It has been 14 years since I first was introduced to the Internet by a high school student. I was the librarian for a small west Texas school district and there was a computer in the back of the library that had been set up to control a satellite dish for receiving state deaprtment of education broadcasts. The computer had a 300 baud modem. The English teachers son,Kevin, sat glued to the monitor as if some great sports contest were playing out before him.
As I walked up behind him inquiring what he was dooing, I sensed that something important was going on here. He gave me a quick introduction to a non GUI Internet and the "new" World Wide Web. Indeed it was something important, and I soon had my first email address courtesy of the State of Texas. email@example.com! I had 45 minutes of computer time with an 1-800 number. I realized that other teachers were not going to use their 45 minutes, and I signed them up for their 45 minutes and found myself with several hours of online time each night. I was quick to realize the potential for my rural library. I could telnet into the Texas Tech Library and find documents, communicate with experts in my field, and other librarians around the world. My high school students communitcated with real people across the world!
Soon the sound of the dial-up connection with its static followed by those bell-like tones was one of the most satisfying sounds in my world! I used that time to explore and learn not only about the technology, but also about how it was changing the most basic understandings of human interaction.
I joined LM_NET when it was still only 5,000 users! I was learning to utilize a computer for many things, and was begining to understand how it worked -- soon I was deleting directories, messing with cmos, and wiping a hard drive infected with a computer virus, stringing wires for a network and using Netware to assign permissions to groups of students and teachers. A large part of my learning came courtesy of IBM's tech support number --- People everywhere were eager to help me learn the skills I needed to be as productive as possible with the technology available to me.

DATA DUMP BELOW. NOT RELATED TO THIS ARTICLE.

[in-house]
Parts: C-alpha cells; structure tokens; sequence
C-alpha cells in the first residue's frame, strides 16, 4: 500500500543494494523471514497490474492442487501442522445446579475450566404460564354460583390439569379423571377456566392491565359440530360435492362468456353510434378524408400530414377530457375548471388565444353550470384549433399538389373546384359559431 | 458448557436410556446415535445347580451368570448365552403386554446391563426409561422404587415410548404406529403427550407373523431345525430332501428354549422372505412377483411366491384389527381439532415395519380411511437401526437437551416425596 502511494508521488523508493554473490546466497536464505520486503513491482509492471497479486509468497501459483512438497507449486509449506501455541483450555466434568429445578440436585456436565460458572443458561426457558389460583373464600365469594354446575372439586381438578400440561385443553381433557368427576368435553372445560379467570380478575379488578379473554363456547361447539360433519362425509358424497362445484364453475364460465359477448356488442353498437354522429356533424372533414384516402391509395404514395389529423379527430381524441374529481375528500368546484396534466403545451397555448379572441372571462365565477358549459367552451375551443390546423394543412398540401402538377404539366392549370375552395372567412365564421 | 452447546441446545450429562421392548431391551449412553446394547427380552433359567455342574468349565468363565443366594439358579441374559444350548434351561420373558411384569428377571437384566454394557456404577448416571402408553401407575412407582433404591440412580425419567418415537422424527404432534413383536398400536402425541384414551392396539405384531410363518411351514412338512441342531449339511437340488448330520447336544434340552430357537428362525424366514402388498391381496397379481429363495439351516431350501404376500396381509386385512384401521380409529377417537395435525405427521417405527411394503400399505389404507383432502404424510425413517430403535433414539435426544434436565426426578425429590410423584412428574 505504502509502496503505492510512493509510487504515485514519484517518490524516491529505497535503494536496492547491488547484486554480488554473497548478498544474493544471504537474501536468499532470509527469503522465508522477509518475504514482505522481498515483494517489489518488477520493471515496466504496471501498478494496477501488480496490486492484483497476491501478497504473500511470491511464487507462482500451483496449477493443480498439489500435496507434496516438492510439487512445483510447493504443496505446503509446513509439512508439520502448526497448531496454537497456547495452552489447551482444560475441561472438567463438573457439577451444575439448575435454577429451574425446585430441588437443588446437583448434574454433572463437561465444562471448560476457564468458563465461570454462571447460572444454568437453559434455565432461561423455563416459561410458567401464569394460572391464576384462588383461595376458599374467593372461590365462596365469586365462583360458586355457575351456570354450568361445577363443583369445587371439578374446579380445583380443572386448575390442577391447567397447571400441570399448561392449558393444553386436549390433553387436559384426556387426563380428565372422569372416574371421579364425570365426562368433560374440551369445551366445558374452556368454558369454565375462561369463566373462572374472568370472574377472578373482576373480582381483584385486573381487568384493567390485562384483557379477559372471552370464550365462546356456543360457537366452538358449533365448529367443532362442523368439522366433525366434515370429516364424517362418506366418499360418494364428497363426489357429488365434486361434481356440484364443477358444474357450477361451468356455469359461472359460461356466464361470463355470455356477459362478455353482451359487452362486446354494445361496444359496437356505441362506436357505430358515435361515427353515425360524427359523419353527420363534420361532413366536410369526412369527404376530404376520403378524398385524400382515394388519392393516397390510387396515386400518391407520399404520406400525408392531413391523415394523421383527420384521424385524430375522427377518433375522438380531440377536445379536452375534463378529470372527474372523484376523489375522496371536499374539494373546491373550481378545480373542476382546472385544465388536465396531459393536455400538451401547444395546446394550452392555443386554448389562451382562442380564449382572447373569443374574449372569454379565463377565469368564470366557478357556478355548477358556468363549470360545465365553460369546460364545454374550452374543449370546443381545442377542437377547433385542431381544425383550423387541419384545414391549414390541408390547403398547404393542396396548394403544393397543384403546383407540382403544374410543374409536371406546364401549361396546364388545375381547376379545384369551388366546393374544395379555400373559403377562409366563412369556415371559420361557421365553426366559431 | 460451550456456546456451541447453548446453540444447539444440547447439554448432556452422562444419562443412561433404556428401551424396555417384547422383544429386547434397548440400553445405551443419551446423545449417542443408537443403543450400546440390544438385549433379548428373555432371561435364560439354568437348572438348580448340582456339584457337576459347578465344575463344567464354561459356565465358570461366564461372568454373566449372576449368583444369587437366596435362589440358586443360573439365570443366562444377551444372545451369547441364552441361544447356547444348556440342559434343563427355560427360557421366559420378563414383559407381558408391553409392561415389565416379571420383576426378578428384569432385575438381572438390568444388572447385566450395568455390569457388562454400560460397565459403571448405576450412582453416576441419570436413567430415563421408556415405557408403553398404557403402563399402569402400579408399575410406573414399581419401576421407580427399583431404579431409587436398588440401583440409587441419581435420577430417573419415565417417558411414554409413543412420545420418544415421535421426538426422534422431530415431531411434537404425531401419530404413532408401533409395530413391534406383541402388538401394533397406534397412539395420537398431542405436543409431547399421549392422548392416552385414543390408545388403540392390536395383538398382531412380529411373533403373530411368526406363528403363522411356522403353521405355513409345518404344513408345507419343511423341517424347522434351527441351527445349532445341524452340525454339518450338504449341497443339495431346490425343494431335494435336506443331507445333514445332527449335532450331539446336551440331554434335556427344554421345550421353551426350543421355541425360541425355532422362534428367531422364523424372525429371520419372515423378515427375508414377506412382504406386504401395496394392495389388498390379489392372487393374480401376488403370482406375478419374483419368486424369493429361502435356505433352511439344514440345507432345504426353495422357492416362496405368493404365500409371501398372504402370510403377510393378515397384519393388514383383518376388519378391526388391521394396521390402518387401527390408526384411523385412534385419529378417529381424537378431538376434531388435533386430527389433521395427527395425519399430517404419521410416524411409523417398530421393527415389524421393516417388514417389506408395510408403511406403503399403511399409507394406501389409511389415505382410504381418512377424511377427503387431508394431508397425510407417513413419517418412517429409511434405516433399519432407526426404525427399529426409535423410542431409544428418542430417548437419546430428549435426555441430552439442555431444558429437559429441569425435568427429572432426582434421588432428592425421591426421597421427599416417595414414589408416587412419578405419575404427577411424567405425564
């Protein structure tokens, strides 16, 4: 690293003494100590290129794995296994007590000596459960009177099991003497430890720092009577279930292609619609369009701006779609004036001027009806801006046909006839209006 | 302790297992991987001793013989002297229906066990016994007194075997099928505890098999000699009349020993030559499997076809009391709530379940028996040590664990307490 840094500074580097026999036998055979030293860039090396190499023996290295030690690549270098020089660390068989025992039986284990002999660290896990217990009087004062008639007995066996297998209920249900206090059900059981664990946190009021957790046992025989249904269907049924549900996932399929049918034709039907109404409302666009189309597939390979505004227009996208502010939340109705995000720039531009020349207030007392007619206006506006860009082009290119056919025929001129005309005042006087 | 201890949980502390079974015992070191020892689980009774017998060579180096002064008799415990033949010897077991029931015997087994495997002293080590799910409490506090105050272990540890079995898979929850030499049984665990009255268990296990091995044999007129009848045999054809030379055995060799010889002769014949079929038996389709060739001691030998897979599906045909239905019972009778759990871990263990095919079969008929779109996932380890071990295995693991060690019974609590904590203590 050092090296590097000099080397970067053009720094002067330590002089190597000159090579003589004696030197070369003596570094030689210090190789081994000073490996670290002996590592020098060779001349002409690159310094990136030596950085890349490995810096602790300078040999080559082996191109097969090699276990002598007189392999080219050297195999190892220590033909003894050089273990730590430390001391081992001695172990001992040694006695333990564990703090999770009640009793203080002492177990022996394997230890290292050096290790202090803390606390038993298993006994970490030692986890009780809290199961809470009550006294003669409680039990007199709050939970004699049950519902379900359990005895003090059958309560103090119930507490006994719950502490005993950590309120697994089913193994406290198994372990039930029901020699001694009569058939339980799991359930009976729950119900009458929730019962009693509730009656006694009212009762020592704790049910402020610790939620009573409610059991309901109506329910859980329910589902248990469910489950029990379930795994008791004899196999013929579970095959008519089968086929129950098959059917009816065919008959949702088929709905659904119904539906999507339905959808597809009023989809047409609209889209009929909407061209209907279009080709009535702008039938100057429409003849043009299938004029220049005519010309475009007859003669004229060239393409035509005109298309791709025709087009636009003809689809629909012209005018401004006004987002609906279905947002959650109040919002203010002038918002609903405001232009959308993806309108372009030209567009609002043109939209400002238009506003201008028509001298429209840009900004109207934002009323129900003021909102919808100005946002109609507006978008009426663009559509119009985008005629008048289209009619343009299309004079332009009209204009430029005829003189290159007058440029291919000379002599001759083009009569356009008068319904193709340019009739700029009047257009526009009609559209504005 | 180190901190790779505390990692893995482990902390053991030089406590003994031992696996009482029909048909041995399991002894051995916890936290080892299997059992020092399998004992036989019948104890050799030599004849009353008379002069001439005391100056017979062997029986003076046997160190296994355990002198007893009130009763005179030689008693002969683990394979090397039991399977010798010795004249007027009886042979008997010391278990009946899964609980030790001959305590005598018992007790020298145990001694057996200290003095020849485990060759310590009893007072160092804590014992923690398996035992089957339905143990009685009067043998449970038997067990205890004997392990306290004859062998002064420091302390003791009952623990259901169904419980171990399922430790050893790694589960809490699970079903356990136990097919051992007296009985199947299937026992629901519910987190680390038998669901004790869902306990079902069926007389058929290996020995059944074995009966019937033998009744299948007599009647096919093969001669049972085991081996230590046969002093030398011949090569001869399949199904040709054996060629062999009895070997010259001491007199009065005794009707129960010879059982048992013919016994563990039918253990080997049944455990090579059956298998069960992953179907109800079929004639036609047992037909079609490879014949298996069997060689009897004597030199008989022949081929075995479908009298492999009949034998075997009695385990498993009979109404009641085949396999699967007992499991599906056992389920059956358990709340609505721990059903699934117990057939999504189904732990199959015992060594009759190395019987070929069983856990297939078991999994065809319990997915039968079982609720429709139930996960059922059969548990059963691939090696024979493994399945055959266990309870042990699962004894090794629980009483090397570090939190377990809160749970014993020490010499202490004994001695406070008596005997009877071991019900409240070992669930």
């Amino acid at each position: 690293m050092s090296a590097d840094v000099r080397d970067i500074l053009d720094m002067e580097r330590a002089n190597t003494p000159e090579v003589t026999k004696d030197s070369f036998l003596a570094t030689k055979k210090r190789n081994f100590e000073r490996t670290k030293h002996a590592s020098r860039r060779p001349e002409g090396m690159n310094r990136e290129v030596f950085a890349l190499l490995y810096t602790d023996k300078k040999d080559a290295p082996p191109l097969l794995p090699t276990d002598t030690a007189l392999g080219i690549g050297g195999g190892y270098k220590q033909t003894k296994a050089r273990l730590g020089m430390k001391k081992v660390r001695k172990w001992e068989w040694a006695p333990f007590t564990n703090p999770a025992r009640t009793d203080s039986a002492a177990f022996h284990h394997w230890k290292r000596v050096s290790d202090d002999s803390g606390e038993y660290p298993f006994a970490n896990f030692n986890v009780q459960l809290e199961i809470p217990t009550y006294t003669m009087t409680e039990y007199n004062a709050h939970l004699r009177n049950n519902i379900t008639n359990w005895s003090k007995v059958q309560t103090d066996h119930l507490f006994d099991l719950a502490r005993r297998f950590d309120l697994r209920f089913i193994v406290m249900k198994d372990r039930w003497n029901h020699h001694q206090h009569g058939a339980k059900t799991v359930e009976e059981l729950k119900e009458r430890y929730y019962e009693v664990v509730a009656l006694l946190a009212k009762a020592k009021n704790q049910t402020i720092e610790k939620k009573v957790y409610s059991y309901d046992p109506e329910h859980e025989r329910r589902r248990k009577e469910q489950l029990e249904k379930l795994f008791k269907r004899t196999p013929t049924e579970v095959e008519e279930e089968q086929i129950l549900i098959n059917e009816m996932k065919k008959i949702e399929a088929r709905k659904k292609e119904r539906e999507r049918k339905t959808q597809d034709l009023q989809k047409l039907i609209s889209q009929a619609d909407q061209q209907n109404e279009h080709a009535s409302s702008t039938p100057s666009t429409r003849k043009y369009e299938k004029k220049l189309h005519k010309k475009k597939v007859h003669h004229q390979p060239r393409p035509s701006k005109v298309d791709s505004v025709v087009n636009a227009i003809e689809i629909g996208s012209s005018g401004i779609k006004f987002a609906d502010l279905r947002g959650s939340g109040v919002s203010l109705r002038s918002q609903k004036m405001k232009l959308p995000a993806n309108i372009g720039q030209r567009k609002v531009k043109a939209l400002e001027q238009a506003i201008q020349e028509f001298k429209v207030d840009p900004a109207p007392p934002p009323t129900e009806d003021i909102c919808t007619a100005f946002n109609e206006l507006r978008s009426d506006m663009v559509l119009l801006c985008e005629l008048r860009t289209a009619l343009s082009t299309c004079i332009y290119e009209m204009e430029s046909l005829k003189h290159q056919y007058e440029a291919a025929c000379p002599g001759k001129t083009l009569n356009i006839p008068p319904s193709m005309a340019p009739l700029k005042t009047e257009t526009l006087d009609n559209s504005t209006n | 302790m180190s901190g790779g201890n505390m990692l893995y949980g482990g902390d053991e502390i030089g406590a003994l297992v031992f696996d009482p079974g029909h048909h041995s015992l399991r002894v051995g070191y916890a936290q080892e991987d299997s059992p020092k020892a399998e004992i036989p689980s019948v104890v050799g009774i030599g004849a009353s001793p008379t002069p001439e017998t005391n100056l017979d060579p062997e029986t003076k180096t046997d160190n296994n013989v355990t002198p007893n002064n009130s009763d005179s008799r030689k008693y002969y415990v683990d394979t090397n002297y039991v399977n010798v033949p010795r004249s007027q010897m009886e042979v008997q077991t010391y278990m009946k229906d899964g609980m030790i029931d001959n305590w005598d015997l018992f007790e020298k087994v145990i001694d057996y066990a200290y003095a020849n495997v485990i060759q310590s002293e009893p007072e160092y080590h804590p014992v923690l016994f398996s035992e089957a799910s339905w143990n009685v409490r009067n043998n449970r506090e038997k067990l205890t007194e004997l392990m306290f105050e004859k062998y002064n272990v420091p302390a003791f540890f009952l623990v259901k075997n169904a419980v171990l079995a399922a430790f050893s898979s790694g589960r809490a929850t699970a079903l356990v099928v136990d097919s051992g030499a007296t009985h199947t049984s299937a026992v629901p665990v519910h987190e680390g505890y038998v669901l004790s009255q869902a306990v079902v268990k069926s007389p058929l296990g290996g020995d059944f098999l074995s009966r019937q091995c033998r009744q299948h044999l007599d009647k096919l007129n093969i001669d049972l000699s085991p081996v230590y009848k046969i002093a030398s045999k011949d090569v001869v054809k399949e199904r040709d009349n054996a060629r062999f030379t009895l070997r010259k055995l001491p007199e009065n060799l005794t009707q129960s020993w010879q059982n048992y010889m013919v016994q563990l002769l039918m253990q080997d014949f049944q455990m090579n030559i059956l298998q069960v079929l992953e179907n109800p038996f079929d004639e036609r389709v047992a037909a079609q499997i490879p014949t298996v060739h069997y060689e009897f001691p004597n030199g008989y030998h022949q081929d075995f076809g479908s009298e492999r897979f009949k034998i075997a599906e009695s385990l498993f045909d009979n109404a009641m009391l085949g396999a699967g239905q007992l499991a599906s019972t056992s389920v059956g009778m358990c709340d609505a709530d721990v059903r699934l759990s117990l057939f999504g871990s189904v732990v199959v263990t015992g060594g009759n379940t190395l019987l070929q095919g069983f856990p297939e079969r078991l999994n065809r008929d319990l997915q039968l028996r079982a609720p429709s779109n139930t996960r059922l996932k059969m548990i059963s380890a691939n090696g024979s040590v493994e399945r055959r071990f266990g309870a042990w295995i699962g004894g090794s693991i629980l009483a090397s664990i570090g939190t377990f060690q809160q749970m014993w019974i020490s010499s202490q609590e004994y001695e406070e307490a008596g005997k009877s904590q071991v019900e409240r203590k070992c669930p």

I recall a conversation with my superintendent asked me how this new technology was different from a piece of chalk and a chalkboard....or an overhead projector......hm....Where to begin.....
Yet 14 years later, and a world where ubiquitous use of technology should have changed even education, I find many educators' attitudes toward technology, change, and teaching untouched. The resistance to technology is futile. The refusal to change how we teach is the saddest reality. While the first is a mystery to me the second is clearly rooted in the standardized testing mentality of the current administration.
Those were heady days when the internet was not GUI, when most users were not commercial entities, when there was the sense of riding a sea change in attitudes about sharing information and wisdom as a community of users who believed in the greater good was the paradigm.
Now there seems to be a calloused attitude toward technology and we appear to be no further in the process of integrating it into our daily living at school.
Except, of course for the children!!